soothe him with a little reason,—which proved that she knew nothing about love.
Seeing a ray of hope in that last speech, Laurie threw himself down on the grass at her feet, leaned his arm on the lower step of the stile, and looked up at her with an expectant face. Now that arrangement was not conducive to calm speech or clear thought on Jo's part; for how could she say hard things to her boy while he watched her with eyes full of love and longing, and lashes still wet with the bitter drop or two her hardness of heart had wrung from him? She gently turned his head away, saying, as she stroked the wavy hair which had been allowed to grow for her sake,—how touching that was to be sure!—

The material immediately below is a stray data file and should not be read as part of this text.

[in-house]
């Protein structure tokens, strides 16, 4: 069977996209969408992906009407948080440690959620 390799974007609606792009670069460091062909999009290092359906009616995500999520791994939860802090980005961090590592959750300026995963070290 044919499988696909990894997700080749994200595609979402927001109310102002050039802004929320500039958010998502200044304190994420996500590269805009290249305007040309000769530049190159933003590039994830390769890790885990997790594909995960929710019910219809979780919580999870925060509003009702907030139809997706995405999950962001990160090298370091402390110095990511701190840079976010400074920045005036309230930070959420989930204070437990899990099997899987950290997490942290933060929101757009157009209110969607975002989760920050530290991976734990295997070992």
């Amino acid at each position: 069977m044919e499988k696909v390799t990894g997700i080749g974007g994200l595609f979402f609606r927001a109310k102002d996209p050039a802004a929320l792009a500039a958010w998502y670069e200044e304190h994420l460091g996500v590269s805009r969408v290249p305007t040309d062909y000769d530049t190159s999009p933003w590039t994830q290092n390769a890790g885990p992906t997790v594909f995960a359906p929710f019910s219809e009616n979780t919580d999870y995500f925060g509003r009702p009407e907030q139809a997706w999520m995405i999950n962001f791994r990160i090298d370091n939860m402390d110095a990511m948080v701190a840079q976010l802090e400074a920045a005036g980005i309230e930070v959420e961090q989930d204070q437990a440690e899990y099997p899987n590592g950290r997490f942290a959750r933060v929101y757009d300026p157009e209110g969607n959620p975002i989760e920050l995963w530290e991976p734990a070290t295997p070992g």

"I agree with mother, that you and I are not suited to each other, because our quick tempers and strong wills would probably make us very miserable, if we were so foolish as to—" Jo paused a little over the last word, but Laurie uttered it with a rapturous expression,—
"Marry,—no we shouldn't! If you loved me, Jo, I should be a perfect saint,—for you can make me anything you like!"
"No I can't. I've tried it and failed, and I won't risk our happiness by such a serious experiment. We don't agree, and we never shall; so we'll be good friends all our lives, but we won't go and do anything rash."
"Yes, we will if we get the chance," muttered Laurie, rebelliously.
"Now do be reasonable, and take a sensible view of the case," implored Jo, almost at her wit's end.
"I won't be reasonable; I don't want to take what you call 'a sensible view'; it won't help me, and it